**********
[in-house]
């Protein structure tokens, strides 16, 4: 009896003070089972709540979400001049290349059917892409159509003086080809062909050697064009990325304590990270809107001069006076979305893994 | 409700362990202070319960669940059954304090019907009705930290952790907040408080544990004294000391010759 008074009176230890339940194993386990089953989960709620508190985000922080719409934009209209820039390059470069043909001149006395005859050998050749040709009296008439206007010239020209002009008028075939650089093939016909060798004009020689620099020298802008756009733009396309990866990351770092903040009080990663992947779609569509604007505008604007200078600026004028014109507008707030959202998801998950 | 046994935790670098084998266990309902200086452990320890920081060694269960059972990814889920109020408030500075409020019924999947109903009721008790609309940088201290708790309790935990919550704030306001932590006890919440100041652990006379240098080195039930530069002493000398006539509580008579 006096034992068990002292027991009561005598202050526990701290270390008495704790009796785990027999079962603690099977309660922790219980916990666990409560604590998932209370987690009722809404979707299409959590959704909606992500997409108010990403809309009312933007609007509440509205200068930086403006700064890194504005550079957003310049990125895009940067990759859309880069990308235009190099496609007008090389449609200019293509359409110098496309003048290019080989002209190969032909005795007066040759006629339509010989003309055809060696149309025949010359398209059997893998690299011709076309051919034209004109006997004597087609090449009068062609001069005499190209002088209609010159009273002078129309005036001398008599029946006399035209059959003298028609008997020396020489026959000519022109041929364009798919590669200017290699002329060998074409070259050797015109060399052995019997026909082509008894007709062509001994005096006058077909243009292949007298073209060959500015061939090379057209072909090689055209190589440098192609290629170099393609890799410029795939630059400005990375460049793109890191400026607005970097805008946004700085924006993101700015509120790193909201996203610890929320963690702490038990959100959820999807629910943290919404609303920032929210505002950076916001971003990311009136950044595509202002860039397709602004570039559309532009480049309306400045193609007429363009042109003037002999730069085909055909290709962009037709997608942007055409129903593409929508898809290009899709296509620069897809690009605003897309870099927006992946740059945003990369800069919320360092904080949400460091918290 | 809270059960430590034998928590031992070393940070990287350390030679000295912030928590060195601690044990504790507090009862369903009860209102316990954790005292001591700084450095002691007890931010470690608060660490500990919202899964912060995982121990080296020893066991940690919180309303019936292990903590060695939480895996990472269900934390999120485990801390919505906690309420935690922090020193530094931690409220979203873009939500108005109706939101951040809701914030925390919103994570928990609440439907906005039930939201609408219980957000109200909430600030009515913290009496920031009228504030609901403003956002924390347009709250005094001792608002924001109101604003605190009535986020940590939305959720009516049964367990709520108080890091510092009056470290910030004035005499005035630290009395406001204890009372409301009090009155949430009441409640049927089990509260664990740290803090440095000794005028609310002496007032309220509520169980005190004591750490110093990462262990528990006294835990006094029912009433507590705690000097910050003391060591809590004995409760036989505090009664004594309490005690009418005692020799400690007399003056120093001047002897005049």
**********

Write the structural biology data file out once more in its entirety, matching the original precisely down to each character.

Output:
[in-house]
């Protein structure tokens, strides 16, 4: 009896003070089972709540979400001049290349059917892409159509003086080809062909050697064009990325304590990270809107001069006076979305893994 | 409700362990202070319960669940059954304090019907009705930290952790907040408080544990004294000391010759 008074009176230890339940194993386990089953989960709620508190985000922080719409934009209209820039390059470069043909001149006395005859050998050749040709009296008439206007010239020209002009008028075939650089093939016909060798004009020689620099020298802008756009733009396309990866990351770092903040009080990663992947779609569509604007505008604007200078600026004028014109507008707030959202998801998950 | 046994935790670098084998266990309902200086452990320890920081060694269960059972990814889920109020408030500075409020019924999947109903009721008790609309940088201290708790309790935990919550704030306001932590006890919440100041652990006379240098080195039930530069002493000398006539509580008579 006096034992068990002292027991009561005598202050526990701290270390008495704790009796785990027999079962603690099977309660922790219980916990666990409560604590998932209370987690009722809404979707299409959590959704909606992500997409108010990403809309009312933007609007509440509205200068930086403006700064890194504005550079957003310049990125895009940067990759859309880069990308235009190099496609007008090389449609200019293509359409110098496309003048290019080989002209190969032909005795007066040759006629339509010989003309055809060696149309025949010359398209059997893998690299011709076309051919034209004109006997004597087609090449009068062609001069005499190209002088209609010159009273002078129309005036001398008599029946006399035209059959003298028609008997020396020489026959000519022109041929364009798919590669200017290699002329060998074409070259050797015109060399052995019997026909082509008894007709062509001994005096006058077909243009292949007298073209060959500015061939090379057209072909090689055209190589440098192609290629170099393609890799410029795939630059400005990375460049793109890191400026607005970097805008946004700085924006993101700015509120790193909201996203610890929320963690702490038990959100959820999807629910943290919404609303920032929210505002950076916001971003990311009136950044595509202002860039397709602004570039559309532009480049309306400045193609007429363009042109003037002999730069085909055909290709962009037709997608942007055409129903593409929508898809290009899709296509620069897809690009605003897309870099927006992946740059945003990369800069919320360092904080949400460091918290 | 809270059960430590034998928590031992070393940070990287350390030679000295912030928590060195601690044990504790507090009862369903009860209102316990954790005292001591700084450095002691007890931010470690608060660490500990919202899964912060995982121990080296020893066991940690919180309303019936292990903590060695939480895996990472269900934390999120485990801390919505906690309420935690922090020193530094931690409220979203873009939500108005109706939101951040809701914030925390919103994570928990609440439907906005039930939201609408219980957000109200909430600030009515913290009496920031009228504030609901403003956002924390347009709250005094001792608002924001109101604003605190009535986020940590939305959720009516049964367990709520108080890091510092009056470290910030004035005499005035630290009395406001204890009372409301009090009155949430009441409640049927089990509260664990740290803090440095000794005028609310002496007032309220509520169980005190004591750490110093990462262990528990006294835990006094029912009433507590705690000097910050003391060591809590004995409760036989505090009664004594309490005690009418005692020799400690007399003056120093001047002897005049």